11 sec in, Karen's first use of the word "hush" in a lovely, softer tone. That "softness" (for wont of a better description) is replicated
at 26 sec on the lyric "us." Karen's enunciation of the word "dream" (52sec) is well, dreamy ! Following which, the brass/trumpet interlude.
The word "whisper" (60sec mark) is well, rather whispery--sorta fits the mood. I think the synthesizer comes in right after (?).
Then, the lyric "hush" at 1:11 precisely replicates Karen's initial enunciation (recall that at 11sec). Brass again from 1:25-1:38.
Then, the lyric "dream" is accentuated (1:52), because as Karen sings "It isn't...a dream." Whisper-ing, again at 2:01.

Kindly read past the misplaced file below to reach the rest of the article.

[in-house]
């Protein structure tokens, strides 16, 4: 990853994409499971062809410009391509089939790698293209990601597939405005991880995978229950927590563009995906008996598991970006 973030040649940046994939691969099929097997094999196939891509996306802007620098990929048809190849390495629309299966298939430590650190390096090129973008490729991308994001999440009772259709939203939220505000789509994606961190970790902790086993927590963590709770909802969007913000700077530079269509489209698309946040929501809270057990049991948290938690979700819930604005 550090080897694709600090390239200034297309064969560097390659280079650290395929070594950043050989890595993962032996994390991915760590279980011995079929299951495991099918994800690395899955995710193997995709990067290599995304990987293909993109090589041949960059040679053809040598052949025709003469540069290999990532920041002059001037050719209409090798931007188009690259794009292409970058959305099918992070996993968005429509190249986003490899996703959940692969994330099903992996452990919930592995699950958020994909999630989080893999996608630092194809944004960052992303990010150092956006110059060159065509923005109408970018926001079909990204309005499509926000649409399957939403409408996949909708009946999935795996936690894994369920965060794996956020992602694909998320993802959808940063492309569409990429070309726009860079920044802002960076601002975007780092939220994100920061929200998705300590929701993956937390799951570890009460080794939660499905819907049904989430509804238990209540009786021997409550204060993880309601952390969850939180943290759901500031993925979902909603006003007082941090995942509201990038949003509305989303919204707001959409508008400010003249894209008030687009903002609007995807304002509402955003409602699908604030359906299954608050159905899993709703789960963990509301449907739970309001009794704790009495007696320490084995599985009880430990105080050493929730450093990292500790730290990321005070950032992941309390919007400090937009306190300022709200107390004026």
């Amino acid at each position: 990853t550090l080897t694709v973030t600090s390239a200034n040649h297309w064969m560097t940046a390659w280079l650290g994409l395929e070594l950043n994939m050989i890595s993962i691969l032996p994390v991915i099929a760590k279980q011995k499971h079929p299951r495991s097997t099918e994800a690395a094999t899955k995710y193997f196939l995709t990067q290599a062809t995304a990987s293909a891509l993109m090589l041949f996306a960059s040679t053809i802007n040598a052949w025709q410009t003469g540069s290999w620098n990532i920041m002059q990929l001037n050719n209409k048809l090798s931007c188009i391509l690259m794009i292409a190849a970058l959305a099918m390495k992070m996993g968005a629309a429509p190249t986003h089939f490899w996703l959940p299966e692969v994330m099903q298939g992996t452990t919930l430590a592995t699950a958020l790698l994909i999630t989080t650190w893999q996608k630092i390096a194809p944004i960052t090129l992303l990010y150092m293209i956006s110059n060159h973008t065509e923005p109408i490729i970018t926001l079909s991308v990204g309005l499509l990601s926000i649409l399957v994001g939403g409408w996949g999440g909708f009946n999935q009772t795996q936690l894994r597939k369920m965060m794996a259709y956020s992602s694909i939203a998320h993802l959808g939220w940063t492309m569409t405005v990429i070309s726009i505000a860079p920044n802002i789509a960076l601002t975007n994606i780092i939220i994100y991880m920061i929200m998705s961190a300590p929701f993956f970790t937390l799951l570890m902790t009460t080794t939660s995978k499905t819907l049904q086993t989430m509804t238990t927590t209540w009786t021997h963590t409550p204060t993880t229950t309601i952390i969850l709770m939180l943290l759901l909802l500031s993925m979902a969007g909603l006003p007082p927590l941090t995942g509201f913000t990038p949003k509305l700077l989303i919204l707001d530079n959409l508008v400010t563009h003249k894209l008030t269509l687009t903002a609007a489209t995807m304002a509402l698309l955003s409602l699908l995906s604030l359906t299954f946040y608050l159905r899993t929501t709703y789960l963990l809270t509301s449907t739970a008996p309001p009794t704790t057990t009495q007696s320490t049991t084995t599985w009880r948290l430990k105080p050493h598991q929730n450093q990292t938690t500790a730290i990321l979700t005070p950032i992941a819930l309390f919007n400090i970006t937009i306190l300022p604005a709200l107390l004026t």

Regards the clapping-- an additional stroke of genius. Then, the instrumentation constructs the song's finale, that is from 2:24 on.
There are a lot of "s" words in this song.
So, it is "hush-y."

So, sue me,
I love this single.
 

GaryAlan

Well-Known Member
Here is what the Carpenters were up against:
Billboard Magazine February 28, 1976 (page 1 & 14):
" A move toward fresh, new disco sounds, away from the worn -thin dance tracks now overly familiar to the public and industry alike, appears imminent..."
"Remaking oldies for young listeners who've never heard them might be valid, but I still think that it's going to fade very quickly," says one producer who wishes to remain anonymous. Others, also seeking anonymity on this -point, generally agree. "I'd like to get away from heavily orchestrated records."
"Disco is going to produce superstars, and these will be the artists and producers that keep up with their crafts, take chances and create rather than recreate."